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South Sudan:"Oil-fuelled gravy train" has exacerbated conflict, says report

A new report by The Enough Project gives a historical review of corruption and conflict in the territory currently known as South Sudan. It says control over oil has always been at the center of the conflict.

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Report
31 March 2017

Full report

Author: The Enough Project

“How the World’s Newest Country Went Awry: South Sudan’s War Genocide and Potential Famine”

South Sudan has been at the epicentre of the scramble for Africa’s resources, its leaders contributing to a veritable “looting machine,”...South Sudan may be one of the poorest countries in the world per capita, but it is fabulously wealthy resource-wise: oil, gold, livestock (which are sources of wealth, savings, status, and social standing), the Nile River, and land. The favoured tactic for imposing will and exploiting resources throughout this history has been the recruitment and use of ethnic-based militias conducting scorched-earth operations.

Resources have been at the center of war and state violence in the territory comprising present-day South Sudan. In 1983, at the outset of the second North-South war, the first two targets of the southern opposition Sudan People’s Liberation Army (SPLA) forces were the Chevron oil installations and the Jonglei Canal rig, which was digging a canal to increase water flow to Egypt. Some of the worst violence occurred during the 1990s as the Khartoum government and its allied ethnic-based militias laid waste to the oilfield areas run by Chinese, Canadian, and Swedish oil companies in strategic population-clearing operations to repress resistance to oil development. These oil fields had been developed with heavy investment by Chinese, Malaysian, Swedish, and Canadian oil companies, some of which were accused of complicity with Bashir's regime in the pacification efforts. Oil exploitation was ultimately unlocked primarily by the deal between the Khartoum government and militias loyal to Riek Machar. Against all odds, in the middle of a war zone, the Khartoum government’s oil consortium started pumping oil in 1999.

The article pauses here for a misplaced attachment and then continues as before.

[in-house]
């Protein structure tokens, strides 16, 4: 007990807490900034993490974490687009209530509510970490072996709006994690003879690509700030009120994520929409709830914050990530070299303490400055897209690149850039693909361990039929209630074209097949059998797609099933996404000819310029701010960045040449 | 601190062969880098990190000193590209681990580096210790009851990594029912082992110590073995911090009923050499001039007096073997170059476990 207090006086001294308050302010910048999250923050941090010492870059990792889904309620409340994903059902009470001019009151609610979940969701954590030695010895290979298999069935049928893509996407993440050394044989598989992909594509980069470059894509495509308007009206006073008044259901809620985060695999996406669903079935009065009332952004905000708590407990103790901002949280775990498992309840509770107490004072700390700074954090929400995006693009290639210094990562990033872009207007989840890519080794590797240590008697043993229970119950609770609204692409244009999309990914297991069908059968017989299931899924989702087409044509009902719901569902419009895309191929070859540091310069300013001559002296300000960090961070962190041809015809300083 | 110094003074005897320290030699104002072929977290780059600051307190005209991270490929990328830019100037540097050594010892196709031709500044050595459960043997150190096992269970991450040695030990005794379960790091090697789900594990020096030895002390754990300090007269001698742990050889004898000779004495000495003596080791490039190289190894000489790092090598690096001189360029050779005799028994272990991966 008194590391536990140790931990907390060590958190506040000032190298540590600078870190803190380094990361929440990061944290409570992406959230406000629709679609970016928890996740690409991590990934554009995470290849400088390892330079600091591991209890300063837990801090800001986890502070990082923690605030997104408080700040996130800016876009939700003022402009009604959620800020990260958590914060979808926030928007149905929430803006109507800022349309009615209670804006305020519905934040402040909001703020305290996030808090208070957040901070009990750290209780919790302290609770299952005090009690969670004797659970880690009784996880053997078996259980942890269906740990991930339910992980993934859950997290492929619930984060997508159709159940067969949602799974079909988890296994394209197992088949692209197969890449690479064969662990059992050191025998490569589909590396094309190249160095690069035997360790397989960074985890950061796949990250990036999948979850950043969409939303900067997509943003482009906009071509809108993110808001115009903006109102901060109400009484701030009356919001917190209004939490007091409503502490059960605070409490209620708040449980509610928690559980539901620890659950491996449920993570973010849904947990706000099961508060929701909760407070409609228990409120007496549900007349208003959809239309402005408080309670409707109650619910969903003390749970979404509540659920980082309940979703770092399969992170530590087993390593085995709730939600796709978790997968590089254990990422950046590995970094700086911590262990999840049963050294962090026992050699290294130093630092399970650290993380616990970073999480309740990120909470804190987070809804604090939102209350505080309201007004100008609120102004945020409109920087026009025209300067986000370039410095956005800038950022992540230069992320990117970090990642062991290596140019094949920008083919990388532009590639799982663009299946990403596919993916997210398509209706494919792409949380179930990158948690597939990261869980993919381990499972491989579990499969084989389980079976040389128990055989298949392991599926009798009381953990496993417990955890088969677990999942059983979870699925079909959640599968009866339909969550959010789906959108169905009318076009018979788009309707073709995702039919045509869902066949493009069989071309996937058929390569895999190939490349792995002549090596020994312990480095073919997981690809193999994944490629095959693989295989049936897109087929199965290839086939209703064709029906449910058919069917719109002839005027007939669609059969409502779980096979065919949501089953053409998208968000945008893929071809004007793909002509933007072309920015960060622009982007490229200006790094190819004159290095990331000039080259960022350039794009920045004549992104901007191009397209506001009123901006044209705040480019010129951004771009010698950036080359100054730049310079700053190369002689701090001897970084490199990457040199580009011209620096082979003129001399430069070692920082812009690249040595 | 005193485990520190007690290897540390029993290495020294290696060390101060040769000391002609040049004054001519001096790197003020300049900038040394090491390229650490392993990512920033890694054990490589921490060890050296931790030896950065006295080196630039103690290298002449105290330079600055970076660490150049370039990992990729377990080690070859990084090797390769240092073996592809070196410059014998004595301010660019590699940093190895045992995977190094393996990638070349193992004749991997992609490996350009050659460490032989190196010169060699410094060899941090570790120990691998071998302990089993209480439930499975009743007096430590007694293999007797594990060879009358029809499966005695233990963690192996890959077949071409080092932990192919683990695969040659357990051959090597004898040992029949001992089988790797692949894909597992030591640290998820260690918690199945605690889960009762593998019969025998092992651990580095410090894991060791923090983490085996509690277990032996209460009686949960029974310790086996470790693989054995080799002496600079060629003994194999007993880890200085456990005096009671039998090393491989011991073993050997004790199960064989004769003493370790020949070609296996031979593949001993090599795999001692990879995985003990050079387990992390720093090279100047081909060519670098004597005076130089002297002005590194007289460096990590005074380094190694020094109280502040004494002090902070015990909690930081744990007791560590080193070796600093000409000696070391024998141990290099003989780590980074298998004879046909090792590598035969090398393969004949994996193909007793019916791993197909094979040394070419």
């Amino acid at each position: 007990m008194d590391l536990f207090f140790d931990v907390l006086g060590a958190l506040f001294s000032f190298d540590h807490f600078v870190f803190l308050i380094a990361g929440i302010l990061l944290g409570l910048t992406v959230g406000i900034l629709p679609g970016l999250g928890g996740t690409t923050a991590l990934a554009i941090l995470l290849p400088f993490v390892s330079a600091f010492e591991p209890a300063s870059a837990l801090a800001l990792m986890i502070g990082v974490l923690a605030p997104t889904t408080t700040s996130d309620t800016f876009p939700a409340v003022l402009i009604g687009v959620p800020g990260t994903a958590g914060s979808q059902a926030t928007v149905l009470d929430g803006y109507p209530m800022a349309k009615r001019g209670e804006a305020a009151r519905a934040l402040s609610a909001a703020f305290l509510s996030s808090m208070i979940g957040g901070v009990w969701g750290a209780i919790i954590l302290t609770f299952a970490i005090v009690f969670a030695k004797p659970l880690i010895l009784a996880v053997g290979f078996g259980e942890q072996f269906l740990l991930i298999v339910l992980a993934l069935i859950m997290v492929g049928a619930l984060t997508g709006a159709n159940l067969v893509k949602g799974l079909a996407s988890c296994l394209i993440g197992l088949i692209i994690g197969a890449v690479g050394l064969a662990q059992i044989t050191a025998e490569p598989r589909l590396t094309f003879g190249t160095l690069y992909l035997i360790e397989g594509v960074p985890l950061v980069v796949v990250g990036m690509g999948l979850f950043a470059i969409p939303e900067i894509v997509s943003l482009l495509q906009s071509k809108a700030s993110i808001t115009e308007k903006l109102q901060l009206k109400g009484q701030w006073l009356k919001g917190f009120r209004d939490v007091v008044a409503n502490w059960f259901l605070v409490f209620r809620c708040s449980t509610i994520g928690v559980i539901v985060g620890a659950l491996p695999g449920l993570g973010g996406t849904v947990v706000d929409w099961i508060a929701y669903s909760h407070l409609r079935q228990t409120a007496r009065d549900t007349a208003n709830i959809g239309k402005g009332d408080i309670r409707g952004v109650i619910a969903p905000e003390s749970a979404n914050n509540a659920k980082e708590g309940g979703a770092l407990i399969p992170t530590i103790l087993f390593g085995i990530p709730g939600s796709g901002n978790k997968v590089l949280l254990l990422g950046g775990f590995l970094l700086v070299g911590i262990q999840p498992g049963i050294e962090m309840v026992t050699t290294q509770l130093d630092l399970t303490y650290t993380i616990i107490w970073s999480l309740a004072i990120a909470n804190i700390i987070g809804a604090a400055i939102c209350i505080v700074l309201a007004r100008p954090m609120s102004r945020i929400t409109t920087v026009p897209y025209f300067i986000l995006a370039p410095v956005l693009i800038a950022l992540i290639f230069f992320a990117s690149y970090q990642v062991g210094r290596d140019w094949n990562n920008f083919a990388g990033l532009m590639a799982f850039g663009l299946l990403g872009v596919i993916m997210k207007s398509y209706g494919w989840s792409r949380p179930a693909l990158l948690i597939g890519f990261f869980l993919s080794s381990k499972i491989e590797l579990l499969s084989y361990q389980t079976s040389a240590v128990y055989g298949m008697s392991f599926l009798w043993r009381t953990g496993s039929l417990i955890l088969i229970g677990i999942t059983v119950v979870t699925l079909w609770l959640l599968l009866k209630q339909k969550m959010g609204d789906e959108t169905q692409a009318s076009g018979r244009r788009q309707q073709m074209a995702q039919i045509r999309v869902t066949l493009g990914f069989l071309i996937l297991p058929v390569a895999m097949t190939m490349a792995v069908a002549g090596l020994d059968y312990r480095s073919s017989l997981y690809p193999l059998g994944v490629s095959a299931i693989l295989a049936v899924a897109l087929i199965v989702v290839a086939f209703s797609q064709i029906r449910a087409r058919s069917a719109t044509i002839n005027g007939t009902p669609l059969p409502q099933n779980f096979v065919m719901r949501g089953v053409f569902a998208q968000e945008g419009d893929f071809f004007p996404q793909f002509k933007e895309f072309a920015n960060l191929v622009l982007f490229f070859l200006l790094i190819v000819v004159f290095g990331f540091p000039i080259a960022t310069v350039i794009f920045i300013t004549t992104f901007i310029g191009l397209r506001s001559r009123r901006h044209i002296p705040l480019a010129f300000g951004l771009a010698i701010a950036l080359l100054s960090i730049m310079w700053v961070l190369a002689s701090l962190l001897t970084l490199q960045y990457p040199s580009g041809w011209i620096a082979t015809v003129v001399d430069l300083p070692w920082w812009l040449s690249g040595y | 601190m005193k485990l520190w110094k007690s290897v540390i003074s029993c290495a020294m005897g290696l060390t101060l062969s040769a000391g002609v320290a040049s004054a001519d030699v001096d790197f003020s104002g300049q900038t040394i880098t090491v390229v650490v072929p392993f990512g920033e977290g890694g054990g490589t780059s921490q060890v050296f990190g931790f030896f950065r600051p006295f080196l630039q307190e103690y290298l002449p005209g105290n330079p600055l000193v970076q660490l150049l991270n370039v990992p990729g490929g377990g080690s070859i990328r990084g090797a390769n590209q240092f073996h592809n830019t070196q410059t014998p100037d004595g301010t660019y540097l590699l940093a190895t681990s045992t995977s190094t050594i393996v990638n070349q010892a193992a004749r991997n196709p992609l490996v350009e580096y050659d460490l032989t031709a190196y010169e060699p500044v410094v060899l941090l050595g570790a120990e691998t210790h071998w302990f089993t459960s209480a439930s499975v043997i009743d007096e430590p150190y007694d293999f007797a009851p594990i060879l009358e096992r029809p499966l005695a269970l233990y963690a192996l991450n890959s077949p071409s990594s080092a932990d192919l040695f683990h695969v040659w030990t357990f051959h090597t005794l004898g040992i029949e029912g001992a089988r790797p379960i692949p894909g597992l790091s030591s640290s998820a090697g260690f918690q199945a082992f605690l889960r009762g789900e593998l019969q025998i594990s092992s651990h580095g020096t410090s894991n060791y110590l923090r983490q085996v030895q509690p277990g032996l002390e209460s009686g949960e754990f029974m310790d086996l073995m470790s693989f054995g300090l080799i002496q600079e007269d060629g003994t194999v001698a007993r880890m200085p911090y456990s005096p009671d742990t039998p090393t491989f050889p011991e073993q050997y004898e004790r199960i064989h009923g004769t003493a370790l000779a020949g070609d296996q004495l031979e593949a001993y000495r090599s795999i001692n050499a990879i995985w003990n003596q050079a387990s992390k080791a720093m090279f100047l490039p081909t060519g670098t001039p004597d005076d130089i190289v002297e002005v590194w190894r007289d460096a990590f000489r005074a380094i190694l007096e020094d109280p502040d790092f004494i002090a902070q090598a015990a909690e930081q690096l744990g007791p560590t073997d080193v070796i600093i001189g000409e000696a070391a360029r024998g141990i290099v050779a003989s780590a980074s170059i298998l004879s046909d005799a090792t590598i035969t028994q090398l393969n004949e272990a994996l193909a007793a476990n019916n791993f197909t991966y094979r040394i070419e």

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Article
31 March 2017

Report says fight for control of oil fields has exacerbated war in South Sudan

Author: South Sudan News Agency Group

"New Report Identifies Causes of South Sudan’s Famine and Potential Genocide"

In a new report published today, John Prendergast, Founding Director of the Enough Project, offers an historical review of corruption and profiteering in South Sudan, detailing how a legacy of violent kleptocratic leadership has led the world’s newest nation into a crisis of famine, war, and potential genocide.

The Enough Project report, “How The World’s Newest Country Went Awry: South Sudan’s war, famine and potential genocide” details the history of South Sudan, describing a “den of thieves,” in which battles by profiteers over power and the corrupt spoils of power, including an “oil-fueled gravy train,” have fueled endless cycles of conflict.

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